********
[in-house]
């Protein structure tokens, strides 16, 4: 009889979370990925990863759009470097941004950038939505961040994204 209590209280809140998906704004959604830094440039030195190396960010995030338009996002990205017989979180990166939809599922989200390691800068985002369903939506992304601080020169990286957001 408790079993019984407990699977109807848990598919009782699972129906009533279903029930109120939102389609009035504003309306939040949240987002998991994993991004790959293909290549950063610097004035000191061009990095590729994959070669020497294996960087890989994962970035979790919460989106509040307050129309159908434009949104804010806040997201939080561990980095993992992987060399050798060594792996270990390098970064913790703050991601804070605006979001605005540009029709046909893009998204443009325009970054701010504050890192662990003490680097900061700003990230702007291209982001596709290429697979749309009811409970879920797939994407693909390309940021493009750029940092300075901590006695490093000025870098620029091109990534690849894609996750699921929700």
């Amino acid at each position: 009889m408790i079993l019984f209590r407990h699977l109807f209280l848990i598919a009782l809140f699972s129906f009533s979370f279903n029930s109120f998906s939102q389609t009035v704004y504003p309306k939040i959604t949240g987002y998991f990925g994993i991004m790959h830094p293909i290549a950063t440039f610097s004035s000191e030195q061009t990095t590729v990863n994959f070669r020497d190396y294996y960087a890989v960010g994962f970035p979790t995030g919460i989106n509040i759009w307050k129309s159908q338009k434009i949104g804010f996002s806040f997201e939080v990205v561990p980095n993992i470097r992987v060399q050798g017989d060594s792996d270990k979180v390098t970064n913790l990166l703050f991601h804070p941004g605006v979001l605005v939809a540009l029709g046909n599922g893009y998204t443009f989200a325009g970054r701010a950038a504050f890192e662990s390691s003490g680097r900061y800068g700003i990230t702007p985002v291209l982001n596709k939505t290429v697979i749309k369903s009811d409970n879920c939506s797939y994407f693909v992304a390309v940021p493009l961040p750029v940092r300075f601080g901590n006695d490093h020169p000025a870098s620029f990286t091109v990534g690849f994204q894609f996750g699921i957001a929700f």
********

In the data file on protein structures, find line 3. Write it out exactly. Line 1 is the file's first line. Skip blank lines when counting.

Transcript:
């Amino acid at each position: 009889m408790i079993l019984f209590r407990h699977l109807f209280l848990i598919a009782l809140f699972s129906f009533s979370f279903n029930s109120f998906s939102q389609t009035v704004y504003p309306k939040i959604t949240g987002y998991f990925g994993i991004m790959h830094p293909i290549a950063t440039f610097s004035s000191e030195q061009t990095t590729v990863n994959f070669r020497d190396y294996y960087a890989v960010g994962f970035p979790t995030g919460i989106n509040i759009w307050k129309s159908q338009k434009i949104g804010f996002s806040f997201e939080v990205v561990p980095n993992i470097r992987v060399q050798g017989d060594s792996d270990k979180v390098t970064n913790l990166l703050f991601h804070p941004g605006v979001l605005v939809a540009l029709g046909n599922g893009y998204t443009f989200a325009g970054r701010a950038a504050f890192e662990s390691s003490g680097r900061y800068g700003i990230t702007p985002v291209l982001n596709k939505t290429v697979i749309k369903s009811d409970n879920c939506s797939y994407f693909v992304a390309v940021p493009l961040p750029v940092r300075f601080g901590n006695d490093h020169p000025a870098s620029f990286t091109v990534g690849f994204q894609f996750g699921i957001a929700f």